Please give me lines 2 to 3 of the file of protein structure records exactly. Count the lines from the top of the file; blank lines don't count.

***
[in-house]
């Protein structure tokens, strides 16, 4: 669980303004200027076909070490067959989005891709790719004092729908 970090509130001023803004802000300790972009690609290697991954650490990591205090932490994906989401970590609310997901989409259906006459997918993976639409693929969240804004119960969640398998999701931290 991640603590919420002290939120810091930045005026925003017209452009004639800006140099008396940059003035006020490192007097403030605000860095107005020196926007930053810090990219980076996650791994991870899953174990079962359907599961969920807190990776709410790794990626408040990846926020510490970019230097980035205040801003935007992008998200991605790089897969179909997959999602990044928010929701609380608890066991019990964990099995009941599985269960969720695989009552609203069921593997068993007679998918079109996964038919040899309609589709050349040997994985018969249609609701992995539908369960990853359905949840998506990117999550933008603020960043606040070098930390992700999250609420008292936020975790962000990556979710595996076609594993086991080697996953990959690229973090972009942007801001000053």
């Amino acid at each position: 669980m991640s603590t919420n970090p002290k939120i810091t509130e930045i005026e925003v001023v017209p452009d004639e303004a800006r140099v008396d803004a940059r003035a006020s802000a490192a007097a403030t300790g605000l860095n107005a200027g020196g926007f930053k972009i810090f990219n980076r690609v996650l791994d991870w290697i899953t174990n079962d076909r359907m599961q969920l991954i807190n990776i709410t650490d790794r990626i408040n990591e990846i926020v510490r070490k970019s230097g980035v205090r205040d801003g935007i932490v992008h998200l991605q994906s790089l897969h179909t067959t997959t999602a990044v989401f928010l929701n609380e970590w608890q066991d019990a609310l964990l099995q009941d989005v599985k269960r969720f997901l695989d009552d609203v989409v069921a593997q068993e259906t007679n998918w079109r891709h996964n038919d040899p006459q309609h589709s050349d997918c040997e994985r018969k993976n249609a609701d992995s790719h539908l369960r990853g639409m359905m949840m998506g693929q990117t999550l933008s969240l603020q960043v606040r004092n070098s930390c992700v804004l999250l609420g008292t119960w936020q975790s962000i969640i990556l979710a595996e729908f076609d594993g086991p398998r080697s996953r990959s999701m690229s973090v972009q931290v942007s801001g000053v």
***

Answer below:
């Protein structure tokens, strides 16, 4: 669980303004200027076909070490067959989005891709790719004092729908 970090509130001023803004802000300790972009690609290697991954650490990591205090932490994906989401970590609310997901989409259906006459997918993976639409693929969240804004119960969640398998999701931290 991640603590919420002290939120810091930045005026925003017209452009004639800006140099008396940059003035006020490192007097403030605000860095107005020196926007930053810090990219980076996650791994991870899953174990079962359907599961969920807190990776709410790794990626408040990846926020510490970019230097980035205040801003935007992008998200991605790089897969179909997959999602990044928010929701609380608890066991019990964990099995009941599985269960969720695989009552609203069921593997068993007679998918079109996964038919040899309609589709050349040997994985018969249609609701992995539908369960990853359905949840998506990117999550933008603020960043606040070098930390992700999250609420008292936020975790962000990556979710595996076609594993086991080697996953990959690229973090972009942007801001000053």
């Amino acid at each position: 669980m991640s603590t919420n970090p002290k939120i810091t509130e930045i005026e925003v001023v017209p452009d004639e303004a800006r140099v008396d803004a940059r003035a006020s802000a490192a007097a403030t300790g605000l860095n107005a200027g020196g926007f930053k972009i810090f990219n980076r690609v996650l791994d991870w290697i899953t174990n079962d076909r359907m599961q969920l991954i807190n990776i709410t650490d790794r990626i408040n990591e990846i926020v510490r070490k970019s230097g980035v205090r205040d801003g935007i932490v992008h998200l991605q994906s790089l897969h179909t067959t997959t999602a990044v989401f928010l929701n609380e970590w608890q066991d019990a609310l964990l099995q009941d989005v599985k269960r969720f997901l695989d009552d609203v989409v069921a593997q068993e259906t007679n998918w079109r891709h996964n038919d040899p006459q309609h589709s050349d997918c040997e994985r018969k993976n249609a609701d992995s790719h539908l369960r990853g639409m359905m949840m998506g693929q990117t999550l933008s969240l603020q960043v606040r004092n070098s930390c992700v804004l999250l609420g008292t119960w936020q975790s962000i969640i990556l979710a595996e729908f076609d594993g086991p398998r080697s996953r990959s999701m690229s973090v972009q931290v942007s801001g000053v």